Like 2
      • Cushman

        FIAT. Fine Integration of Art and Technology.

    • KKW

      It’s also not $50,000

  2. Denny N.

    Howard A is right. I have a Warn overdrive in my CJ5 but it’s still scary on the highway.

    Like 4
  3. Troy

    Personally I would have to do a color change but otherwise I would love to have it.

    Like 1
  4. George Birth

    Nice clean example of an older Jeep. somebody will get a lot of use out of this one.

  5. JustPassinThru

    What this shows, is evolution. The GP military vehicle, made by a small manufacturer with no other product. War’s resolution; resold it as a farm implement (failure) and then as a gas-station service truck (somewhat successful). Two changes in ownership (Kaiser and then AMC) and it was re-packaged as a sports-truck for young people.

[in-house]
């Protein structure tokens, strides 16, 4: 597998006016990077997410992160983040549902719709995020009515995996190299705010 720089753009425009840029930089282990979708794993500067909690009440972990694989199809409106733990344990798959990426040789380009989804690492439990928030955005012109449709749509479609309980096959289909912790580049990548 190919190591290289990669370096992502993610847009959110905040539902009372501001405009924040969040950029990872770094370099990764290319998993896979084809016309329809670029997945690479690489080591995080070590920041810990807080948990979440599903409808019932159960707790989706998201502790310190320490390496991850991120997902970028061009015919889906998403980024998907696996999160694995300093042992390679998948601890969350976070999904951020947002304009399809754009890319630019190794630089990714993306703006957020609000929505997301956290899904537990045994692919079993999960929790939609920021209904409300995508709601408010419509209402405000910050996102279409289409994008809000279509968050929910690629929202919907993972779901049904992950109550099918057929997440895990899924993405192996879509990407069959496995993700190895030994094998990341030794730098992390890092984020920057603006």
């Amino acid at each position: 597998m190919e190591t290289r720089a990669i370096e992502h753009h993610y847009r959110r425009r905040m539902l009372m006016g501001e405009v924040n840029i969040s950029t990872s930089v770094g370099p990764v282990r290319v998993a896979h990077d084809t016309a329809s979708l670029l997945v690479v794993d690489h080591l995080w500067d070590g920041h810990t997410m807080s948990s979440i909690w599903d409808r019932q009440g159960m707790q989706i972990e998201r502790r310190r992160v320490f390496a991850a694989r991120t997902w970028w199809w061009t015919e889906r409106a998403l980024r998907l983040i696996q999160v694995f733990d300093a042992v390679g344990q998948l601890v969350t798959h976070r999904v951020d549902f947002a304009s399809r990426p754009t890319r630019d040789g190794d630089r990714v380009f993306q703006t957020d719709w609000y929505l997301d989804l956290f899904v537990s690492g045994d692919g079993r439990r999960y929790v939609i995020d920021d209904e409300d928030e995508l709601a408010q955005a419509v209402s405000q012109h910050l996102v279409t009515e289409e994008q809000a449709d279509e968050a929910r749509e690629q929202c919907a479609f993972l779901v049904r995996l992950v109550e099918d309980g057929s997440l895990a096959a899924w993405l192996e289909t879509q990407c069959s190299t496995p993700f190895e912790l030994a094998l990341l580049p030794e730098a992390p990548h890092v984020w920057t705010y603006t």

The most-cracked-up message but the right time…when the Mustang was a Pinto reboot, and the Corvette was laden with bumpers and small-blocks.

    The Jeep of those years, was not the Jeep of 1975, or the Wrangler of 1995 or of today. I looked at one, a CJ-6. In 1980, after knowing the owner of a modern CJ-7. The two were completely different. One was a tractor/war truck; the other, an imperfect go-anywhere ATV.

    I love old Jeeps. Old Jeep history. I’ll not be bidding.

    • Jib staley

      Does anyone know what a pto looks like this jeep has one but it’s not being used apparently check the photos. And 3 shift levers jeez

  6. Harvey Member